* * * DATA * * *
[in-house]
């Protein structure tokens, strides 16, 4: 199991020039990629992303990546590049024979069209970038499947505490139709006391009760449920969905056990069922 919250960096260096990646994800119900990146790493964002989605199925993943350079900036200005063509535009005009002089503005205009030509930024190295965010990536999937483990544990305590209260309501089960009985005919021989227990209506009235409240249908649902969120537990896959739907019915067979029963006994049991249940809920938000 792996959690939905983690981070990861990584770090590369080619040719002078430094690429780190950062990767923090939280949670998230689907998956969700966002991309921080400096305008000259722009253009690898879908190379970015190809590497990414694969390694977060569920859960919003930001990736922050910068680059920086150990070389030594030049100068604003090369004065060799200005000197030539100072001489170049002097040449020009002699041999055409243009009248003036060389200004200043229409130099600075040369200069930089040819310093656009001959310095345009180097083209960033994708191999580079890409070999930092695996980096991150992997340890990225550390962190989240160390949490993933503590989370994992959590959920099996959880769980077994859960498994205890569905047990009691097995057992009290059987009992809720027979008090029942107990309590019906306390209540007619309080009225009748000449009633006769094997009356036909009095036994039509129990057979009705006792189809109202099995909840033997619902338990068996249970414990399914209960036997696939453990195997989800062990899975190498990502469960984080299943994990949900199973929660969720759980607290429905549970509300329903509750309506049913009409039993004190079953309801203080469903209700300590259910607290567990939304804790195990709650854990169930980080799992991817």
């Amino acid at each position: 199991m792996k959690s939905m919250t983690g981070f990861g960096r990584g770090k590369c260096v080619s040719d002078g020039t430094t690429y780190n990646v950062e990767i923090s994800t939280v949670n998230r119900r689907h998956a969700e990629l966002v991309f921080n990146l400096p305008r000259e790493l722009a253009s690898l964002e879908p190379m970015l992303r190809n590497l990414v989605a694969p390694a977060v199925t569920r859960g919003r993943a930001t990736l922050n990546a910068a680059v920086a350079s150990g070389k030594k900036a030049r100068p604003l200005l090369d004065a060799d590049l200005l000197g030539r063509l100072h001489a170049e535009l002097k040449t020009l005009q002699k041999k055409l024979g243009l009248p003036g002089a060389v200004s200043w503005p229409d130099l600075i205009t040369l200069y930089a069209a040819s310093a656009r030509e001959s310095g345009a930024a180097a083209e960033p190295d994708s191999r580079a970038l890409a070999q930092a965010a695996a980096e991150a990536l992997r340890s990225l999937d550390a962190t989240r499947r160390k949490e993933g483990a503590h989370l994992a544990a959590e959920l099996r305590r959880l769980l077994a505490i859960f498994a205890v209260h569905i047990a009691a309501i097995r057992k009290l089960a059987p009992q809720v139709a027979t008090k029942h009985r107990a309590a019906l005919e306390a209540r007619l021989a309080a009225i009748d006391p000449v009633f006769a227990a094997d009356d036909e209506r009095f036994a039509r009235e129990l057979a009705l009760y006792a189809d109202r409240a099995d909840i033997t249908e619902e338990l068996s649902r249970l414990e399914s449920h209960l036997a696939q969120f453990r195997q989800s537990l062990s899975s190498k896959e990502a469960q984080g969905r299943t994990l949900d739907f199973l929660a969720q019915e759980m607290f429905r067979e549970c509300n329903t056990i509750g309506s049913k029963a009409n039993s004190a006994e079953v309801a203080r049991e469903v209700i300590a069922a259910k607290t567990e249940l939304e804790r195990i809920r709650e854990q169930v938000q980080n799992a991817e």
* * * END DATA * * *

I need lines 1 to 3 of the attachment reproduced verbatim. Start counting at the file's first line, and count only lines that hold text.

[in-house]
């Protein structure tokens, strides 16, 4: 199991020039990629992303990546590049024979069209970038499947505490139709006391009760449920969905056990069922 919250960096260096990646994800119900990146790493964002989605199925993943350079900036200005063509535009005009002089503005205009030509930024190295965010990536999937483990544990305590209260309501089960009985005919021989227990209506009235409240249908649902969120537990896959739907019915067979029963006994049991249940809920938000 792996959690939905983690981070990861990584770090590369080619040719002078430094690429780190950062990767923090939280949670998230689907998956969700966002991309921080400096305008000259722009253009690898879908190379970015190809590497990414694969390694977060569920859960919003930001990736922050910068680059920086150990070389030594030049100068604003090369004065060799200005000197030539100072001489170049002097040449020009002699041999055409243009009248003036060389200004200043229409130099600075040369200069930089040819310093656009001959310095345009180097083209960033994708191999580079890409070999930092695996980096991150992997340890990225550390962190989240160390949490993933503590989370994992959590959920099996959880769980077994859960498994205890569905047990009691097995057992009290059987009992809720027979008090029942107990309590019906306390209540007619309080009225009748000449009633006769094997009356036909009095036994039509129990057979009705006792189809109202099995909840033997619902338990068996249970414990399914209960036997696939453990195997989800062990899975190498990502469960984080299943994990949900199973929660969720759980607290429905549970509300329903509750309506049913009409039993004190079953309801203080469903209700300590259910607290567990939304804790195990709650854990169930980080799992991817």
């Amino acid at each position: 199991m792996k959690s939905m919250t983690g981070f990861g960096r990584g770090k590369c260096v080619s040719d002078g020039t430094t690429y780190n990646v950062e990767i923090s994800t939280v949670n998230r119900r689907h998956a969700e990629l966002v991309f921080n990146l400096p305008r000259e790493l722009a253009s690898l964002e879908p190379m970015l992303r190809n590497l990414v989605a694969p390694a977060v199925t569920r859960g919003r993943a930001t990736l922050n990546a910068a680059v920086a350079s150990g070389k030594k900036a030049r100068p604003l200005l090369d004065a060799d590049l200005l000197g030539r063509l100072h001489a170049e535009l002097k040449t020009l005009q002699k041999k055409l024979g243009l009248p003036g002089a060389v200004s200043w503005p229409d130099l600075i205009t040369l200069y930089a069209a040819s310093a656009r030509e001959s310095g345009a930024a180097a083209e960033p190295d994708s191999r580079a970038l890409a070999q930092a965010a695996a980096e991150a990536l992997r340890s990225l999937d550390a962190t989240r499947r160390k949490e993933g483990a503590h989370l994992a544990a959590e959920l099996r305590r959880l769980l077994a505490i859960f498994a205890v209260h569905i047990a009691a309501i097995r057992k009290l089960a059987p009992q809720v139709a027979t008090k029942h009985r107990a309590a019906l005919e306390a209540r007619l021989a309080a009225i009748d006391p000449v009633f006769a227990a094997d009356d036909e209506r009095f036994a039509r009235e129990l057979a009705l009760y006792a189809d109202r409240a099995d909840i033997t249908e619902e338990l068996s649902r249970l414990e399914s449920h209960l036997a696939q969120f453990r195997q989800s537990l062990s899975s190498k896959e990502a469960q984080g969905r299943t994990l949900d739907f199973l929660a969720q019915e759980m607290f429905r067979e549970c509300n329903t056990i509750g309506s049913k029963a009409n039993s004190a006994e079953v309801a203080r049991e469903v209700i300590a069922a259910k607290t567990e249940l939304e804790r195990i809920r709650e854990q169930v938000q980080n799992a991817e």